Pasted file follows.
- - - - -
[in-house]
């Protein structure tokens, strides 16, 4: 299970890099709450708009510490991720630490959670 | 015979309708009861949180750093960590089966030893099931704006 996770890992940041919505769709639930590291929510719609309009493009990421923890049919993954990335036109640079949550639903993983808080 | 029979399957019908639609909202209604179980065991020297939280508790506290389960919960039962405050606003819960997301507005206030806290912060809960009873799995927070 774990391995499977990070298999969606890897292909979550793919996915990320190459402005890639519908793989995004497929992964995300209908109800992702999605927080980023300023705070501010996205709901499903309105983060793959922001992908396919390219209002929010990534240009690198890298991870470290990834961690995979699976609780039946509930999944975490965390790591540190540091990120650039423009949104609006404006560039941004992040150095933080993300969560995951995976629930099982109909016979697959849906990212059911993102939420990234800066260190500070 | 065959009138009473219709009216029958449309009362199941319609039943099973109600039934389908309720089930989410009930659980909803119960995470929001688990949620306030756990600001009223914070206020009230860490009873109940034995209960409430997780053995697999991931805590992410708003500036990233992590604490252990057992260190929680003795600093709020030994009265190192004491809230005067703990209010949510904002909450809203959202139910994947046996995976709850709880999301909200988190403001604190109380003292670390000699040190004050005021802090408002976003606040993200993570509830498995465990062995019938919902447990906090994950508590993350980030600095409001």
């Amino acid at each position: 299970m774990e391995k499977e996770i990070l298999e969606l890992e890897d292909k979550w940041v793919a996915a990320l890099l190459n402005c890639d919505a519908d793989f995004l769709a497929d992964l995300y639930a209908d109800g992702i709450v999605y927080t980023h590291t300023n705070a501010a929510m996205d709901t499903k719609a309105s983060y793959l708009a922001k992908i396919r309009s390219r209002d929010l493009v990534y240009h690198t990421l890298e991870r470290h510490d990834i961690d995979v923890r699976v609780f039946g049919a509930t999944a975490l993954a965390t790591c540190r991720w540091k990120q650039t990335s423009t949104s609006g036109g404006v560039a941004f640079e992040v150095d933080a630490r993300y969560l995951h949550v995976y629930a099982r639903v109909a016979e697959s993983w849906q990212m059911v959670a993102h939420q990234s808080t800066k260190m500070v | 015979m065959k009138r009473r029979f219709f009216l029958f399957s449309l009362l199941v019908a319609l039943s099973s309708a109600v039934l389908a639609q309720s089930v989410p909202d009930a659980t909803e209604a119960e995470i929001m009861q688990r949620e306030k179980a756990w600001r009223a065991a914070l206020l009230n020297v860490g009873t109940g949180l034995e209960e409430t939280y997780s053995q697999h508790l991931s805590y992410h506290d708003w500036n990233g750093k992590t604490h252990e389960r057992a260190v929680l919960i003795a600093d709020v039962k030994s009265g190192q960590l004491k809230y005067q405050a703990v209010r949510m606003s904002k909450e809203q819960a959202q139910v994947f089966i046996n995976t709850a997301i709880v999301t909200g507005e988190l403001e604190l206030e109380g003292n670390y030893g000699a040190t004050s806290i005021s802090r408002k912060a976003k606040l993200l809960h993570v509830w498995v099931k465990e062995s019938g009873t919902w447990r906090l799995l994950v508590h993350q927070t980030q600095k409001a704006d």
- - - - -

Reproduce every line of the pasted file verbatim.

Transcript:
[in-house]
């Protein structure tokens, strides 16, 4: 299970890099709450708009510490991720630490959670 | 015979309708009861949180750093960590089966030893099931704006 996770890992940041919505769709639930590291929510719609309009493009990421923890049919993954990335036109640079949550639903993983808080 | 029979399957019908639609909202209604179980065991020297939280508790506290389960919960039962405050606003819960997301507005206030806290912060809960009873799995927070 774990391995499977990070298999969606890897292909979550793919996915990320190459402005890639519908793989995004497929992964995300209908109800992702999605927080980023300023705070501010996205709901499903309105983060793959922001992908396919390219209002929010990534240009690198890298991870470290990834961690995979699976609780039946509930999944975490965390790591540190540091990120650039423009949104609006404006560039941004992040150095933080993300969560995951995976629930099982109909016979697959849906990212059911993102939420990234800066260190500070 | 065959009138009473219709009216029958449309009362199941319609039943099973109600039934389908309720089930989410009930659980909803119960995470929001688990949620306030756990600001009223914070206020009230860490009873109940034995209960409430997780053995697999991931805590992410708003500036990233992590604490252990057992260190929680003795600093709020030994009265190192004491809230005067703990209010949510904002909450809203959202139910994947046996995976709850709880999301909200988190403001604190109380003292670390000699040190004050005021802090408002976003606040993200993570509830498995465990062995019938919902447990906090994950508590993350980030600095409001």
């Amino acid at each position: 299970m774990e391995k499977e996770i990070l298999e969606l890992e890897d292909k979550w940041v793919a996915a990320l890099l190459n402005c890639d919505a519908d793989f995004l769709a497929d992964l995300y639930a209908d109800g992702i709450v999605y927080t980023h590291t300023n705070a501010a929510m996205d709901t499903k719609a309105s983060y793959l708009a922001k992908i396919r309009s390219r209002d929010l493009v990534y240009h690198t990421l890298e991870r470290h510490d990834i961690d995979v923890r699976v609780f039946g049919a509930t999944a975490l993954a965390t790591c540190r991720w540091k990120q650039t990335s423009t949104s609006g036109g404006v560039a941004f640079e992040v150095d933080a630490r993300y969560l995951h949550v995976y629930a099982r639903v109909a016979e697959s993983w849906q990212m059911v959670a993102h939420q990234s808080t800066k260190m500070v | 015979m065959k009138r009473r029979f219709f009216l029958f399957s449309l009362l199941v019908a319609l039943s099973s309708a109600v039934l389908a639609q309720s089930v989410p909202d009930a659980t909803e209604a119960e995470i929001m009861q688990r949620e306030k179980a756990w600001r009223a065991a914070l206020l009230n020297v860490g009873t109940g949180l034995e209960e409430t939280y997780s053995q697999h508790l991931s805590y992410h506290d708003w500036n990233g750093k992590t604490h252990e389960r057992a260190v929680l919960i003795a600093d709020v039962k030994s009265g190192q960590l004491k809230y005067q405050a703990v209010r949510m606003s904002k909450e809203q819960a959202q139910v994947f089966i046996n995976t709850a997301i709880v999301t909200g507005e988190l403001e604190l206030e109380g003292n670390y030893g000699a040190t004050s806290i005021s802090r408002k912060a976003k606040l993200l809960h993570v509830w498995v099931k465990e062995s019938g009873t919902w447990r906090l799995l994950v508590h993350q927070t980030q600095k409001a704006d």